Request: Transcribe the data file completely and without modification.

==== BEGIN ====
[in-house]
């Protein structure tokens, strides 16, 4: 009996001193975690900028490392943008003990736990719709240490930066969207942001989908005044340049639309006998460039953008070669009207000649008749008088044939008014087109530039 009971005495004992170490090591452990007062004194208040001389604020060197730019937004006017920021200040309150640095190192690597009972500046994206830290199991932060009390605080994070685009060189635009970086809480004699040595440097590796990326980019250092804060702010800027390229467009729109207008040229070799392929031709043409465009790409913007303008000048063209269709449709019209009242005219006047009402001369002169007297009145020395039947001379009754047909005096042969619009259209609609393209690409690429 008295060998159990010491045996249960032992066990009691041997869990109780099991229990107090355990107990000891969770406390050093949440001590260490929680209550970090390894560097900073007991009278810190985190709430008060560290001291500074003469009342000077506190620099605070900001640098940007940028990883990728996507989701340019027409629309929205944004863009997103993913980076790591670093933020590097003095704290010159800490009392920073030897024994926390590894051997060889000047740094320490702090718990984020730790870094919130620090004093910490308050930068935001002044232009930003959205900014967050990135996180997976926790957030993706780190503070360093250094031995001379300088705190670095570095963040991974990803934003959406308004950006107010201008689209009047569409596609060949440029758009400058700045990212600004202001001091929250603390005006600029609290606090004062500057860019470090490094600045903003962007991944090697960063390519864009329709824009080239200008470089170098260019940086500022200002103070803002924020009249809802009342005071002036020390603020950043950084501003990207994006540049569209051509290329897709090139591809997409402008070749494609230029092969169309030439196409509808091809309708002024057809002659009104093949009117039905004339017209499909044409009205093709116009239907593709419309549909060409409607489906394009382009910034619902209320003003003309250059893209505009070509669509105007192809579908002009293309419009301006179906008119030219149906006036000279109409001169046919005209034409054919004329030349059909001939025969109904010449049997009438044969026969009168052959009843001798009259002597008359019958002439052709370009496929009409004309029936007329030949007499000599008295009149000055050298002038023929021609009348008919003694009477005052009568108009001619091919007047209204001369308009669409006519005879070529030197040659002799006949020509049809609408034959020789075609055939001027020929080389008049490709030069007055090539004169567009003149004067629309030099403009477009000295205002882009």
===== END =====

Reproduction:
[in-house]
């Protein structure tokens, strides 16, 4: 009996001193975690900028490392943008003990736990719709240490930066969207942001989908005044340049639309006998460039953008070669009207000649008749008088044939008014087109530039 009971005495004992170490090591452990007062004194208040001389604020060197730019937004006017920021200040309150640095190192690597009972500046994206830290199991932060009390605080994070685009060189635009970086809480004699040595440097590796990326980019250092804060702010800027390229467009729109207008040229070799392929031709043409465009790409913007303008000048063209269709449709019209009242005219006047009402001369002169007297009145020395039947001379009754047909005096042969619009259209609609393209690409690429 008295060998159990010491045996249960032992066990009691041997869990109780099991229990107090355990107990000891969770406390050093949440001590260490929680209550970090390894560097900073007991009278810190985190709430008060560290001291500074003469009342000077506190620099605070900001640098940007940028990883990728996507989701340019027409629309929205944004863009997103993913980076790591670093933020590097003095704290010159800490009392920073030897024994926390590894051997060889000047740094320490702090718990984020730790870094919130620090004093910490308050930068935001002044232009930003959205900014967050990135996180997976926790957030993706780190503070360093250094031995001379300088705190670095570095963040991974990803934003959406308004950006107010201008689209009047569409596609060949440029758009400058700045990212600004202001001091929250603390005006600029609290606090004062500057860019470090490094600045903003962007991944090697960063390519864009329709824009080239200008470089170098260019940086500022200002103070803002924020009249809802009342005071002036020390603020950043950084501003990207994006540049569209051509290329897709090139591809997409402008070749494609230029092969169309030439196409509808091809309708002024057809002659009104093949009117039905004339017209499909044409009205093709116009239907593709419309549909060409409607489906394009382009910034619902209320003003003309250059893209505009070509669509105007192809579908002009293309419009301006179906008119030219149906006036000279109409001169046919005209034409054919004329030349059909001939025969109904010449049997009438044969026969009168052959009843001798009259002597008359019958002439052709370009496929009409004309029936007329030949007499000599008295009149000055050298002038023929021609009348008919003694009477005052009568108009001619091919007047209204001369308009669409006519005879070529030197040659002799006949020509049809609408034959020789075609055939001027020929080389008049490709030069007055090539004169567009003149004067629309030099403009477009000295205002882009």